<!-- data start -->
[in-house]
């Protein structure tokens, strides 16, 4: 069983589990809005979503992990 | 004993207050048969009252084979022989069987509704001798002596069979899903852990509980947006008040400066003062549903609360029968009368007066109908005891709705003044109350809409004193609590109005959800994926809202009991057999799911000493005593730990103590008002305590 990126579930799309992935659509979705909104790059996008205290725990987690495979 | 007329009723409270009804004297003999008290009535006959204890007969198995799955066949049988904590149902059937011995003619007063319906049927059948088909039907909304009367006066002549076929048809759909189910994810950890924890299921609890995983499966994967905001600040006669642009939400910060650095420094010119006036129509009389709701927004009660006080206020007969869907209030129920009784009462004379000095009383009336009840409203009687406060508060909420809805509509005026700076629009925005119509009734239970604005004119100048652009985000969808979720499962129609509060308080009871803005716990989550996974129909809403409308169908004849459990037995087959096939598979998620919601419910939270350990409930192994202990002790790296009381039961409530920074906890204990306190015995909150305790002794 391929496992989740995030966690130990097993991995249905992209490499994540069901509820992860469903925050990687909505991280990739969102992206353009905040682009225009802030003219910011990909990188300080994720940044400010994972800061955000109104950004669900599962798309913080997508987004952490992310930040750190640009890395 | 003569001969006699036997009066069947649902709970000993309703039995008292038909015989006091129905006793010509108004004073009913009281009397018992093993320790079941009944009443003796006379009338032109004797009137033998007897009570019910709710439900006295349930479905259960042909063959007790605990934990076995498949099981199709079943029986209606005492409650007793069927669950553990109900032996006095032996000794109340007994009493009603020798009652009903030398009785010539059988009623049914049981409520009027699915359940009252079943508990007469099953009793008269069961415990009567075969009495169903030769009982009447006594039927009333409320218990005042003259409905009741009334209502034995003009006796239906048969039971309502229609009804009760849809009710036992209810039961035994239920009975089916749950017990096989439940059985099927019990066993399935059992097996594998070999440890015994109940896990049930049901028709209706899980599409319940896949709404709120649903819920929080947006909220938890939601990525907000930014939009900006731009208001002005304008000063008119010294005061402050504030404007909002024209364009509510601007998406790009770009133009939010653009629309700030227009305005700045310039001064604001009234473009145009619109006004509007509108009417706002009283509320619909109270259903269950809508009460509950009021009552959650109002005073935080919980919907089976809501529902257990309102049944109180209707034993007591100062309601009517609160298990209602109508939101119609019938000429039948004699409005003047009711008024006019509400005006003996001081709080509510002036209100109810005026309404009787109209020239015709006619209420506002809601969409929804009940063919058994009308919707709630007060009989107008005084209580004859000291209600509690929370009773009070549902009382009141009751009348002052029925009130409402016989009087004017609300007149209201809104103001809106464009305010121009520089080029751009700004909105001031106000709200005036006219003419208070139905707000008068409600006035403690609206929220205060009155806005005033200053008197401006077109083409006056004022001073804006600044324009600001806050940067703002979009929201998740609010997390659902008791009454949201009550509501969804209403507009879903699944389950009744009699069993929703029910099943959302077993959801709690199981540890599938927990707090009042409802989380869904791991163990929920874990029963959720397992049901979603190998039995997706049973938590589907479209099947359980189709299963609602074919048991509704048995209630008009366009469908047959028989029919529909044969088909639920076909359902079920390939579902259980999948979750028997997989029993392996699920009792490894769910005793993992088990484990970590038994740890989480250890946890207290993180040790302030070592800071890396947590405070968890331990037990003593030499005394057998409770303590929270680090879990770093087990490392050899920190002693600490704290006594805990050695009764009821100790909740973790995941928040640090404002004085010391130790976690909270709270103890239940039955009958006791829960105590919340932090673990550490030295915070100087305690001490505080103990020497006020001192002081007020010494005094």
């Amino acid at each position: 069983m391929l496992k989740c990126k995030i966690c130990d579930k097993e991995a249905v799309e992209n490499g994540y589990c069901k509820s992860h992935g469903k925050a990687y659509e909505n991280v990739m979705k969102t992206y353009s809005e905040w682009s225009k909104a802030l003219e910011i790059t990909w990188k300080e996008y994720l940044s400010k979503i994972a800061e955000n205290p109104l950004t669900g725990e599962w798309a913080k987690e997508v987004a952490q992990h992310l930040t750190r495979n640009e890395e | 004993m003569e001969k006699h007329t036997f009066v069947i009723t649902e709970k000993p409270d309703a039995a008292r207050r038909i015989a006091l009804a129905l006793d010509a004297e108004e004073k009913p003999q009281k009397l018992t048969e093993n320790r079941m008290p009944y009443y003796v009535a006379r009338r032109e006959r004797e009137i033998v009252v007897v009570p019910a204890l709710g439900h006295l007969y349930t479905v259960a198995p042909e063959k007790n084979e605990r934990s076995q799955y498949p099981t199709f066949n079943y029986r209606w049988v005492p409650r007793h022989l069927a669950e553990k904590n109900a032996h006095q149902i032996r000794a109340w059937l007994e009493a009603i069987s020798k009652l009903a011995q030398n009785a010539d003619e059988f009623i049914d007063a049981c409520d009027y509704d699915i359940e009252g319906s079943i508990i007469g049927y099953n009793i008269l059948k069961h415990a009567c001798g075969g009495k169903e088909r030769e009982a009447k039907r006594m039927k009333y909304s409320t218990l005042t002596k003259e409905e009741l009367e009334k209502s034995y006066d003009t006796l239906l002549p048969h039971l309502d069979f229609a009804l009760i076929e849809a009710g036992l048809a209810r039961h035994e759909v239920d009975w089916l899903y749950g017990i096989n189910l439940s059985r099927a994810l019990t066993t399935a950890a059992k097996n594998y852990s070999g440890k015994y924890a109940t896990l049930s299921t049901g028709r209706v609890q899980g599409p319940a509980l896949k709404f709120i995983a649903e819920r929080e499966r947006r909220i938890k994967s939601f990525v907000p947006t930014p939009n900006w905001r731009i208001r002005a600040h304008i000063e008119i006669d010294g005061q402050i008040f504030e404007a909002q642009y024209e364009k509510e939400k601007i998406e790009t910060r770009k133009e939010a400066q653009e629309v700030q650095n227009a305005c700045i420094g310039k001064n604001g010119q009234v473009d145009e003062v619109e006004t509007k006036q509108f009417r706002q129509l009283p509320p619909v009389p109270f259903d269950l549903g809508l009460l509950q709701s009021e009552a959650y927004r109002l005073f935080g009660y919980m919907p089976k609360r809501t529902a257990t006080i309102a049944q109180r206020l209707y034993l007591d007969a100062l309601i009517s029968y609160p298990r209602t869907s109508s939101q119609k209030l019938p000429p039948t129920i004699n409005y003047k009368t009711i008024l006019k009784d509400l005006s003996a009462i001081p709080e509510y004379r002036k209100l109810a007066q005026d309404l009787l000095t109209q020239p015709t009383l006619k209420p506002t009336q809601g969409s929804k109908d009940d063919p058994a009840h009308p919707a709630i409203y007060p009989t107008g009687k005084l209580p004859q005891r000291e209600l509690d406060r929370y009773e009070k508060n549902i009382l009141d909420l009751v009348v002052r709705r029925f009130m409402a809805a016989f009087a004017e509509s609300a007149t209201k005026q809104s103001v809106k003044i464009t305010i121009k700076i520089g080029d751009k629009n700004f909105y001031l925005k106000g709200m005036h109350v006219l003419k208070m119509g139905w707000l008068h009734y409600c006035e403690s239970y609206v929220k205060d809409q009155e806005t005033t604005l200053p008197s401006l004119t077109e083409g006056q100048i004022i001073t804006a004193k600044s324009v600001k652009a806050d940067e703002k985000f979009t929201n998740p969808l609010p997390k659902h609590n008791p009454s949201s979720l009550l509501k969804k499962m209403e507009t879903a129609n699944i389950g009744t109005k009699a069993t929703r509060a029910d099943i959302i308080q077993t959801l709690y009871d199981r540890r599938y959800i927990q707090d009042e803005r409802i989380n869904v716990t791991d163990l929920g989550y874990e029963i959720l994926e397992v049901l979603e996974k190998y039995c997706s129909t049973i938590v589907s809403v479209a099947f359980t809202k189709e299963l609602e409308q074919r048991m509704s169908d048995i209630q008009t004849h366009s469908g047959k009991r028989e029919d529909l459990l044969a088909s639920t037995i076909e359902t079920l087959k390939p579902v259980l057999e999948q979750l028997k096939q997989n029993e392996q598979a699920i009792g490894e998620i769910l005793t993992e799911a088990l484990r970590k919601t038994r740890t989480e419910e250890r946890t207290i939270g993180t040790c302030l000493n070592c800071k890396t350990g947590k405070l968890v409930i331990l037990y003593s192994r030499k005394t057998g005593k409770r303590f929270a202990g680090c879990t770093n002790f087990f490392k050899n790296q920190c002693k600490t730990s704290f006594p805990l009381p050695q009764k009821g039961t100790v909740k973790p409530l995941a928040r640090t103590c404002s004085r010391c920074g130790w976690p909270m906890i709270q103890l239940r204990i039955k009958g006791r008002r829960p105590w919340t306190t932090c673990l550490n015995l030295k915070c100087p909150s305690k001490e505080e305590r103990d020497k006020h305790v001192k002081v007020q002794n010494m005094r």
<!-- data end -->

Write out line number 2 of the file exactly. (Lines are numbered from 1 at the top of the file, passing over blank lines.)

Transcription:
């Protein structure tokens, strides 16, 4: 069983589990809005979503992990 | 004993207050048969009252084979022989069987509704001798002596069979899903852990509980947006008040400066003062549903609360029968009368007066109908005891709705003044109350809409004193609590109005959800994926809202009991057999799911000493005593730990103590008002305590 990126579930799309992935659509979705909104790059996008205290725990987690495979 | 007329009723409270009804004297003999008290009535006959204890007969198995799955066949049988904590149902059937011995003619007063319906049927059948088909039907909304009367006066002549076929048809759909189910994810950890924890299921609890995983499966994967905001600040006669642009939400910060650095420094010119006036129509009389709701927004009660006080206020007969869907209030129920009784009462004379000095009383009336009840409203009687406060508060909420809805509509005026700076629009925005119509009734239970604005004119100048652009985000969808979720499962129609509060308080009871803005716990989550996974129909809403409308169908004849459990037995087959096939598979998620919601419910939270350990409930192994202990002790790296009381039961409530920074906890204990306190015995909150305790002794 391929496992989740995030966690130990097993991995249905992209490499994540069901509820992860469903925050990687909505991280990739969102992206353009905040682009225009802030003219910011990909990188300080994720940044400010994972800061955000109104950004669900599962798309913080997508987004952490992310930040750190640009890395 | 003569001969006699036997009066069947649902709970000993309703039995008292038909015989006091129905006793010509108004004073009913009281009397018992093993320790079941009944009443003796006379009338032109004797009137033998007897009570019910709710439900006295349930479905259960042909063959007790605990934990076995498949099981199709079943029986209606005492409650007793069927669950553990109900032996006095032996000794109340007994009493009603020798009652009903030398009785010539059988009623049914049981409520009027699915359940009252079943508990007469099953009793008269069961415990009567075969009495169903030769009982009447006594039927009333409320218990005042003259409905009741009334209502034995003009006796239906048969039971309502229609009804009760849809009710036992209810039961035994239920009975089916749950017990096989439940059985099927019990066993399935059992097996594998070999440890015994109940896990049930049901028709209706899980599409319940896949709404709120649903819920929080947006909220938890939601990525907000930014939009900006731009208001002005304008000063008119010294005061402050504030404007909002024209364009509510601007998406790009770009133009939010653009629309700030227009305005700045310039001064604001009234473009145009619109006004509007509108009417706002009283509320619909109270259903269950809508009460509950009021009552959650109002005073935080919980919907089976809501529902257990309102049944109180209707034993007591100062309601009517609160298990209602109508939101119609019938000429039948004699409005003047009711008024006019509400005006003996001081709080509510002036209100109810005026309404009787109209020239015709006619209420506002809601969409929804009940063919058994009308919707709630007060009989107008005084209580004859000291209600509690929370009773009070549902009382009141009751009348002052029925009130409402016989009087004017609300007149209201809104103001809106464009305010121009520089080029751009700004909105001031106000709200005036006219003419208070139905707000008068409600006035403690609206929220205060009155806005005033200053008197401006077109083409006056004022001073804006600044324009600001806050940067703002979009929201998740609010997390659902008791009454949201009550509501969804209403507009879903699944389950009744009699069993929703029910099943959302077993959801709690199981540890599938927990707090009042409802989380869904791991163990929920874990029963959720397992049901979603190998039995997706049973938590589907479209099947359980189709299963609602074919048991509704048995209630008009366009469908047959028989029919529909044969088909639920076909359902079920390939579902259980999948979750028997997989029993392996699920009792490894769910005793993992088990484990970590038994740890989480250890946890207290993180040790302030070592800071890396947590405070968890331990037990003593030499005394057998409770303590929270680090879990770093087990490392050899920190002693600490704290006594805990050695009764009821100790909740973790995941928040640090404002004085010391130790976690909270709270103890239940039955009958006791829960105590919340932090673990550490030295915070100087305690001490505080103990020497006020001192002081007020010494005094």